Why IPOs Faded in 2016
The number of U.S. companies raising capital through initial public offerings (IPOs) dropped significantly in 2016. For the first nine months of the year, only 79 companies executed IPOs, raising a combined $13.4 billion. This represented a 44% drop in the number of deals and a 49% decline in capital raised compared with the same period in 2015.1 And 2015 was a slow year compared with the strong IPO market in 2013 and 2014 (see chart).
Why the slowdown? In a word: uncertainty. The closely contested presidential election and speculation on when the Federal Reserve would raise interest rates may have led some companies to wait for a clearer picture of future policies. Global headwinds, including the Brexit vote and continuing conflict in the Middle East, might also have eroded confidence.2
Along with these macroeconomic concerns, there is a trend toward companies strengthening their cash positions and developing more mature businesses before testing the public market.3
Invest with Caution
With the election behind us, some experts are predicting a strong year for IPOs in 2017.4 Whether this turns out to be true may depend on the stock market. Because the purpose of an IPO is to raise as much money as possible by issuing a given number of shares, companies are more likely to offer shares on a stock exchange when stock prices are high and investors are in the mood to take a risk on a new venture.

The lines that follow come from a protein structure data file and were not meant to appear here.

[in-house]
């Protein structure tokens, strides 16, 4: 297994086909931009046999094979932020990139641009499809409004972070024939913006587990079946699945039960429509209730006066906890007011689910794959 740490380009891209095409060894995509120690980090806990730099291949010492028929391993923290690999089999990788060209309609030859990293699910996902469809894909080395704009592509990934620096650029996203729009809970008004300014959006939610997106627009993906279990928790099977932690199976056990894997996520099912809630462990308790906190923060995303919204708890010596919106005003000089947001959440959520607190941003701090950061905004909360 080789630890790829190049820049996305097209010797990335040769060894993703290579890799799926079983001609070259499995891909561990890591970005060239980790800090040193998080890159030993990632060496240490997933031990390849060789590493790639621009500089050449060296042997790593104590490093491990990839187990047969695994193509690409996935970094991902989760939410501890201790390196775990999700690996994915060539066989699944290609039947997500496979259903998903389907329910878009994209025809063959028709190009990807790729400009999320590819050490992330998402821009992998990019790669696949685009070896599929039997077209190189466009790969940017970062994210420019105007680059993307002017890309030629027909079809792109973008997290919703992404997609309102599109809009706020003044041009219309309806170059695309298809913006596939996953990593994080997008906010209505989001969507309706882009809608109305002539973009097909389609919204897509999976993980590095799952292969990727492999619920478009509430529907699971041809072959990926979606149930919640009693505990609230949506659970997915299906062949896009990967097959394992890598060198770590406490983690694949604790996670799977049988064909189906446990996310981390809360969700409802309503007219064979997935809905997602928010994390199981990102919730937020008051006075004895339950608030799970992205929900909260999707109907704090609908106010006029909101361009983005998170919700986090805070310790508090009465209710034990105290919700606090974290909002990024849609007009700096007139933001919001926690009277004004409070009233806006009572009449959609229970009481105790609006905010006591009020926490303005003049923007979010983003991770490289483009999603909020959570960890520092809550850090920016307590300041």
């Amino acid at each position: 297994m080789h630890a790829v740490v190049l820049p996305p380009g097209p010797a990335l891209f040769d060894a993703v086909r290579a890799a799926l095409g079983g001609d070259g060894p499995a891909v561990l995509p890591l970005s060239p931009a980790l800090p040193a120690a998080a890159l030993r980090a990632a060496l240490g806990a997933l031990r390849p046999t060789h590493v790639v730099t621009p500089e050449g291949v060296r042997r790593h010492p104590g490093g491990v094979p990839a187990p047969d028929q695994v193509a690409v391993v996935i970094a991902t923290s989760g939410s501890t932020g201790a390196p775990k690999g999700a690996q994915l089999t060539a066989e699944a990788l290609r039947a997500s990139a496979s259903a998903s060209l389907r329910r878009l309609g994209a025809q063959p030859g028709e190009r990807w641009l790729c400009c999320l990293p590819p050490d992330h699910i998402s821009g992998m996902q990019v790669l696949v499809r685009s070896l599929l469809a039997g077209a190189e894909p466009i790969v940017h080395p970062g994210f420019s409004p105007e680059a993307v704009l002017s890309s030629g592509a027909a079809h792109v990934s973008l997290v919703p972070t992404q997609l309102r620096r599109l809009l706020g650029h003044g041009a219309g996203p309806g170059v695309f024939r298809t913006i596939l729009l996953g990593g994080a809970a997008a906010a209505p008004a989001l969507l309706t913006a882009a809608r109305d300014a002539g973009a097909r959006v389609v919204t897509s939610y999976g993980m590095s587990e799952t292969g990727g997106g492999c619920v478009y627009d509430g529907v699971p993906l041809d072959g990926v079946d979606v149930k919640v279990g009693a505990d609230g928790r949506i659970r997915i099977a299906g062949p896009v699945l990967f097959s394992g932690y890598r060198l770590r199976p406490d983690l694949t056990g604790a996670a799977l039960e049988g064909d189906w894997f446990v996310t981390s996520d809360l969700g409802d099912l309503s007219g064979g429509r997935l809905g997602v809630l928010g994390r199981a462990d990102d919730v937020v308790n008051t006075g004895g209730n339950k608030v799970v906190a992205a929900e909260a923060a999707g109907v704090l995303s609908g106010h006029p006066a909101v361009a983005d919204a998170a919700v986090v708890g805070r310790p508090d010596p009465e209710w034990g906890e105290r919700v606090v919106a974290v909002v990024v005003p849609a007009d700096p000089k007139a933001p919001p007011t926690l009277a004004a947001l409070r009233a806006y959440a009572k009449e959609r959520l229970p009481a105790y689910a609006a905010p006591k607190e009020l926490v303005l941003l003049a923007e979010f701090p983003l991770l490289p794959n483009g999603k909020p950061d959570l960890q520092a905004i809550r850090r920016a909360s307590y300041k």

Some IPOs garner substantial media attention, and it’s natural for investors to wonder whether they should take action and try to buy shares in what seems to be an exciting prospect. In reality, not everyone who wants to participate in an IPO may be able to do so, because only a limited number of shares are available.
Once the stock is traded on the market, however, it is generally available for purchase (as long as an investor who holds the stock wants to sell). If you’re interested in a newly public company, do your homework before investing. Shares can be volatile after an IPO, and the fact that investors bought an initial public offering doesn’t guarantee a successful future for the business.
The return and principal value of all stocks fluctuate with changes in market conditions. Shares, when sold, may be worth more or less than their original cost.
1–4) Ernst & Young, 2016